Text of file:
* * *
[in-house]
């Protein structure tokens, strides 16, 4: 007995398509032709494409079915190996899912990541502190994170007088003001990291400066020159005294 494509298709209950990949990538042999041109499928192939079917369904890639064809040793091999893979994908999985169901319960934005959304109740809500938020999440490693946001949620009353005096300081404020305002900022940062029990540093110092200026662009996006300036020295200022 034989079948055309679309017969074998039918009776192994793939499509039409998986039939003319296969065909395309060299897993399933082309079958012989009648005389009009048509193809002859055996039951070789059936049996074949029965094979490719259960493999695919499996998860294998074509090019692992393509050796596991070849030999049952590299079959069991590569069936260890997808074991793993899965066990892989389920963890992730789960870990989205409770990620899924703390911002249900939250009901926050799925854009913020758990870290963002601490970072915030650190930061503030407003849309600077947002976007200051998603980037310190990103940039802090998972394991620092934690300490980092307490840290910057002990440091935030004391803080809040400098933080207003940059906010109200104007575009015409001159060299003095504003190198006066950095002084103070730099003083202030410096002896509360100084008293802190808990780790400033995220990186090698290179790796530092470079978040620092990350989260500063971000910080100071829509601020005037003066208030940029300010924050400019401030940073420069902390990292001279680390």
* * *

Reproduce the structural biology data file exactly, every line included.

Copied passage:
[in-house]
């Protein structure tokens, strides 16, 4: 007995398509032709494409079915190996899912990541502190994170007088003001990291400066020159005294 494509298709209950990949990538042999041109499928192939079917369904890639064809040793091999893979994908999985169901319960934005959304109740809500938020999440490693946001949620009353005096300081404020305002900022940062029990540093110092200026662009996006300036020295200022 034989079948055309679309017969074998039918009776192994793939499509039409998986039939003319296969065909395309060299897993399933082309079958012989009648005389009009048509193809002859055996039951070789059936049996074949029965094979490719259960493999695919499996998860294998074509090019692992393509050796596991070849030999049952590299079959069991590569069936260890997808074991793993899965066990892989389920963890992730789960870990989205409770990620899924703390911002249900939250009901926050799925854009913020758990870290963002601490970072915030650190930061503030407003849309600077947002976007200051998603980037310190990103940039802090998972394991620092934690300490980092307490840290910057002990440091935030004391803080809040400098933080207003940059906010109200104007575009015409001159060299003095504003190198006066950095002084103070730099003083202030410096002896509360100084008293802190808990780790400033995220990186090698290179790796530092470079978040620092990350989260500063971000910080100071829509601020005037003066208030940029300010924050400019401030940073420069902390990292001279680390």